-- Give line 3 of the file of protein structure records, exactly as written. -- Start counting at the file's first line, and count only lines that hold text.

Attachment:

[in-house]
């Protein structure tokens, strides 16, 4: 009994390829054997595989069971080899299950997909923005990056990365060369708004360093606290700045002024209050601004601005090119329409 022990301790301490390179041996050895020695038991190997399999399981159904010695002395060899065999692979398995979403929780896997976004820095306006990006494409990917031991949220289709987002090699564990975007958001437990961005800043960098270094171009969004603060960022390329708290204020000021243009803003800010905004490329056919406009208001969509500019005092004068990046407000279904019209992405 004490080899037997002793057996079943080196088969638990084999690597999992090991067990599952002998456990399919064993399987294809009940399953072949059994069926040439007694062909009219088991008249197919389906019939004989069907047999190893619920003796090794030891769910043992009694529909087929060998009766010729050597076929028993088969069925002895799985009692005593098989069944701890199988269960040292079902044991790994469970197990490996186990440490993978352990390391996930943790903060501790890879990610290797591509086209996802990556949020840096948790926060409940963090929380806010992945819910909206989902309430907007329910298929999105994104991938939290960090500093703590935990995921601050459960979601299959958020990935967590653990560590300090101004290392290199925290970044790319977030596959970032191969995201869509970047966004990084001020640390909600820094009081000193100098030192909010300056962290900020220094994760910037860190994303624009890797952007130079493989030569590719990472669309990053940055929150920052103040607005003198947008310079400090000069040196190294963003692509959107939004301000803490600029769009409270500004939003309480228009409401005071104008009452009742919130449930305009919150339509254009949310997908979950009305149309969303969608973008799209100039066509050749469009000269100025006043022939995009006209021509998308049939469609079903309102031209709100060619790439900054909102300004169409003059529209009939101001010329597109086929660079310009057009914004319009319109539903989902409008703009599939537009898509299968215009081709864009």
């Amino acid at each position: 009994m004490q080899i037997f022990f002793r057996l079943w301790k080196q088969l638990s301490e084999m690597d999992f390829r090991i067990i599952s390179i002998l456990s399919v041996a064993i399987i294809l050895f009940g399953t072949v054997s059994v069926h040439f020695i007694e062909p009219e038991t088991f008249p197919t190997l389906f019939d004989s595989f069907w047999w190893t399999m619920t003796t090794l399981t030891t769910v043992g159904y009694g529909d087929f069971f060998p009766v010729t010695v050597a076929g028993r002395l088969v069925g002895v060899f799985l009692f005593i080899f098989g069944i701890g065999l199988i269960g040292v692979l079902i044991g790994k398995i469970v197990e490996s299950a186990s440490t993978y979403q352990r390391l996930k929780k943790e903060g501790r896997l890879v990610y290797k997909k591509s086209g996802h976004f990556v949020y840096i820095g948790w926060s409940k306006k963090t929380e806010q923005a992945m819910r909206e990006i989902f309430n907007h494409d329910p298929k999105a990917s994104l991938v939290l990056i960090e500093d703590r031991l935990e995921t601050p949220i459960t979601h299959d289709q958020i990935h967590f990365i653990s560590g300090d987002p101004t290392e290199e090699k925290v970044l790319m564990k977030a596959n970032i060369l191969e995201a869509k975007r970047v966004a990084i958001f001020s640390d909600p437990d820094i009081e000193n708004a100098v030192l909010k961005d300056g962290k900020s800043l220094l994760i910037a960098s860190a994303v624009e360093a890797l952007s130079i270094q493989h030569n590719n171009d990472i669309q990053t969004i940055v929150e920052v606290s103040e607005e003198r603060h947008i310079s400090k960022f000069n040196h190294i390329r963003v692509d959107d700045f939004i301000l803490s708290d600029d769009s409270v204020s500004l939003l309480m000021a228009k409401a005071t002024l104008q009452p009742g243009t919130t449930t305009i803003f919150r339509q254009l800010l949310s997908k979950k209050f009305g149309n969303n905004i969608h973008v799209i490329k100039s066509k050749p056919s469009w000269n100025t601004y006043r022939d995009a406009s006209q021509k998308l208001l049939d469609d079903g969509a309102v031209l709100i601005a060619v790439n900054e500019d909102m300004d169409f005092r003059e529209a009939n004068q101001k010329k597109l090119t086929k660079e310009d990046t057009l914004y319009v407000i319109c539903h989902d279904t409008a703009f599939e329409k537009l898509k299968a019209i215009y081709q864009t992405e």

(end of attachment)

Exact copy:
């Amino acid at each position: 009994m004490q080899i037997f022990f002793r057996l079943w301790k080196q088969l638990s301490e084999m690597d999992f390829r090991i067990i599952s390179i002998l456990s399919v041996a064993i399987i294809l050895f009940g399953t072949v054997s059994v069926h040439f020695i007694e062909p009219e038991t088991f008249p197919t190997l389906f019939d004989s595989f069907w047999w190893t399999m619920t003796t090794l399981t030891t769910v043992g159904y009694g529909d087929f069971f060998p009766v010729t010695v050597a076929g028993r002395l088969v069925g002895v060899f799985l009692f005593i080899f098989g069944i701890g065999l199988i269960g040292v692979l079902i044991g790994k398995i469970v197990e490996s299950a186990s440490t993978y979403q352990r390391l996930k929780k943790e903060g501790r896997l890879v990610y290797k997909k591509s086209g996802h976004f990556v949020y840096i820095g948790w926060s409940k306006k963090t929380e806010q923005a992945m819910r909206e990006i989902f309430n907007h494409d329910p298929k999105a990917s994104l991938v939290l990056i960090e500093d703590r031991l935990e995921t601050p949220i459960t979601h299959d289709q958020i990935h967590f990365i653990s560590g300090d987002p101004t290392e290199e090699k925290v970044l790319m564990k977030a596959n970032i060369l191969e995201a869509k975007r970047v966004a990084i958001f001020s640390d909600p437990d820094i009081e000193n708004a100098v030192l909010k961005d300056g962290k900020s800043l220094l994760i910037a960098s860190a994303v624009e360093a890797l952007s130079i270094q493989h030569n590719n171009d990472i669309q990053t969004i940055v929150e920052v606290s103040e607005e003198r603060h947008i310079s400090k960022f000069n040196h190294i390329r963003v692509d959107d700045f939004i301000l803490s708290d600029d769009s409270v204020s500004l939003l309480m000021a228009k409401a005071t002024l104008q009452p009742g243009t919130t449930t305009i803003f919150r339509q254009l800010l949310s997908k979950k209050f009305g149309n969303n905004i969608h973008v799209i490329k100039s066509k050749p056919s469009w000269n100025t601004y006043r022939d995009a406009s006209q021509k998308l208001l049939d469609d079903g969509a309102v031209l709100i601005a060619v790439n900054e500019d909102m300004d169409f005092r003059e529209a009939n004068q101001k010329k597109l090119t086929k660079e310009d990046t057009l914004y319009v407000i319109c539903h989902d279904t409008a703009f599939e329409k537009l898509k299968a019209i215009y081709q864009t992405e």